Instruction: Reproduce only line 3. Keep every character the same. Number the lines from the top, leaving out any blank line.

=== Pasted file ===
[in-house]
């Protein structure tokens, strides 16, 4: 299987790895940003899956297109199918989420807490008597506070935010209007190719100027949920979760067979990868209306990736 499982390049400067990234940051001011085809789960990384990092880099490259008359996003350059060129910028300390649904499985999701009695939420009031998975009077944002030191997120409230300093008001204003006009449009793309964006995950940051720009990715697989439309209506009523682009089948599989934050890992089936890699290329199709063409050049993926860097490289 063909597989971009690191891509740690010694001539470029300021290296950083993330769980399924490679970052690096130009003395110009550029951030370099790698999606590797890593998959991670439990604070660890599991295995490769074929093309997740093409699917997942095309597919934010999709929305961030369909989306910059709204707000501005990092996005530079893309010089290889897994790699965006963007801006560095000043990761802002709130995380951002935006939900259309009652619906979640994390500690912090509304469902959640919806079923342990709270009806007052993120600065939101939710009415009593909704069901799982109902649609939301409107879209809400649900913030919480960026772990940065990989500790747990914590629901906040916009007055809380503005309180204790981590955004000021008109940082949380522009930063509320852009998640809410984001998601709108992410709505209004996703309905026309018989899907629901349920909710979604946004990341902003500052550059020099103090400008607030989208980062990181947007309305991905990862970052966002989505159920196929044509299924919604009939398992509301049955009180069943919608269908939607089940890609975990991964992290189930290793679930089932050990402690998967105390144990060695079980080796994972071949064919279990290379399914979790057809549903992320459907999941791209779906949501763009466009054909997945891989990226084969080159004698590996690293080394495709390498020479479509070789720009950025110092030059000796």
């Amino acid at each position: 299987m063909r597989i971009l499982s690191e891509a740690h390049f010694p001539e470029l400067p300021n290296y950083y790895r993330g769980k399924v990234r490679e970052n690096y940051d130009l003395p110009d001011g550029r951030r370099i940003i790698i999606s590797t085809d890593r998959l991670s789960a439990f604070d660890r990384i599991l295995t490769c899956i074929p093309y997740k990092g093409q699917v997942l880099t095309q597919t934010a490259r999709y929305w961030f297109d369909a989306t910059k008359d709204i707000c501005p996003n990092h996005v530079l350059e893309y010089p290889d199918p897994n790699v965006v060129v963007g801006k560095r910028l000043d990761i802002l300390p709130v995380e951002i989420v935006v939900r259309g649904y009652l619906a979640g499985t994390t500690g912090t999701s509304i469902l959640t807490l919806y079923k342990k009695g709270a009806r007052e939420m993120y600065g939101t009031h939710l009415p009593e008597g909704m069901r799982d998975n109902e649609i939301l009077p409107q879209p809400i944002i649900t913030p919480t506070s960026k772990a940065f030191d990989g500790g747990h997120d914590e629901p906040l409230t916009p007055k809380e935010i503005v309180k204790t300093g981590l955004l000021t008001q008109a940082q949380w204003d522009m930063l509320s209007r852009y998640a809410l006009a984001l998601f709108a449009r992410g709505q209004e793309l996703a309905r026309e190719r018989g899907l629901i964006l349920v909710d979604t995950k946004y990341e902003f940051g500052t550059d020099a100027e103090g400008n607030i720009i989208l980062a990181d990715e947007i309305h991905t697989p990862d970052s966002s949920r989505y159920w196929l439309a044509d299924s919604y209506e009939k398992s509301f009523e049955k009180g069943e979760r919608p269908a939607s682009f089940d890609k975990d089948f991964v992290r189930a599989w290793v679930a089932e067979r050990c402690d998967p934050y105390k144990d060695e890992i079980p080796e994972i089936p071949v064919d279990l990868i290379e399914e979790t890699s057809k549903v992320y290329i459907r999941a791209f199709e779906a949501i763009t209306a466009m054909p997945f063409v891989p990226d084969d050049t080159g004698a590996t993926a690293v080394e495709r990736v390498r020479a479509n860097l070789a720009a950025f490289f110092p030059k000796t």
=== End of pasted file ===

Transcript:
């Amino acid at each position: 299987m063909r597989i971009l499982s690191e891509a740690h390049f010694p001539e470029l400067p300021n290296y950083y790895r993330g769980k399924v990234r490679e970052n690096y940051d130009l003395p110009d001011g550029r951030r370099i940003i790698i999606s590797t085809d890593r998959l991670s789960a439990f604070d660890r990384i599991l295995t490769c899956i074929p093309y997740k990092g093409q699917v997942l880099t095309q597919t934010a490259r999709y929305w961030f297109d369909a989306t910059k008359d709204i707000c501005p996003n990092h996005v530079l350059e893309y010089p290889d199918p897994n790699v965006v060129v963007g801006k560095r910028l000043d990761i802002l300390p709130v995380e951002i989420v935006v939900r259309g649904y009652l619906a979640g499985t994390t500690g912090t999701s509304i469902l959640t807490l919806y079923k342990k009695g709270a009806r007052e939420m993120y600065g939101t009031h939710l009415p009593e008597g909704m069901r799982d998975n109902e649609i939301l009077p409107q879209p809400i944002i649900t913030p919480t506070s960026k772990a940065f030191d990989g500790g747990h997120d914590e629901p906040l409230t916009p007055k809380e935010i503005v309180k204790t300093g981590l955004l000021t008001q008109a940082q949380w204003d522009m930063l509320s209007r852009y998640a809410l006009a984001l998601f709108a449009r992410g709505q209004e793309l996703a309905r026309e190719r018989g899907l629901i964006l349920v909710d979604t995950k946004y990341e902003f940051g500052t550059d020099a100027e103090g400008n607030i720009i989208l980062a990181d990715e947007i309305h991905t697989p990862d970052s966002s949920r989505y159920w196929l439309a044509d299924s919604y209506e009939k398992s509301f009523e049955k009180g069943e979760r919608p269908a939607s682009f089940d890609k975990d089948f991964v992290r189930a599989w290793v679930a089932e067979r050990c402690d998967p934050y105390k144990d060695e890992i079980p080796e994972i089936p071949v064919d279990l990868i290379e399914e979790t890699s057809k549903v992320y290329i459907r999941a791209f199709e779906a949501i763009t209306a466009m054909p997945f063409v891989p990226d084969d050049t080159g004698a590996t993926a690293v080394e495709r990736v390498r020479a479509n860097l070789a720009a950025f490289f110092p030059k000796t």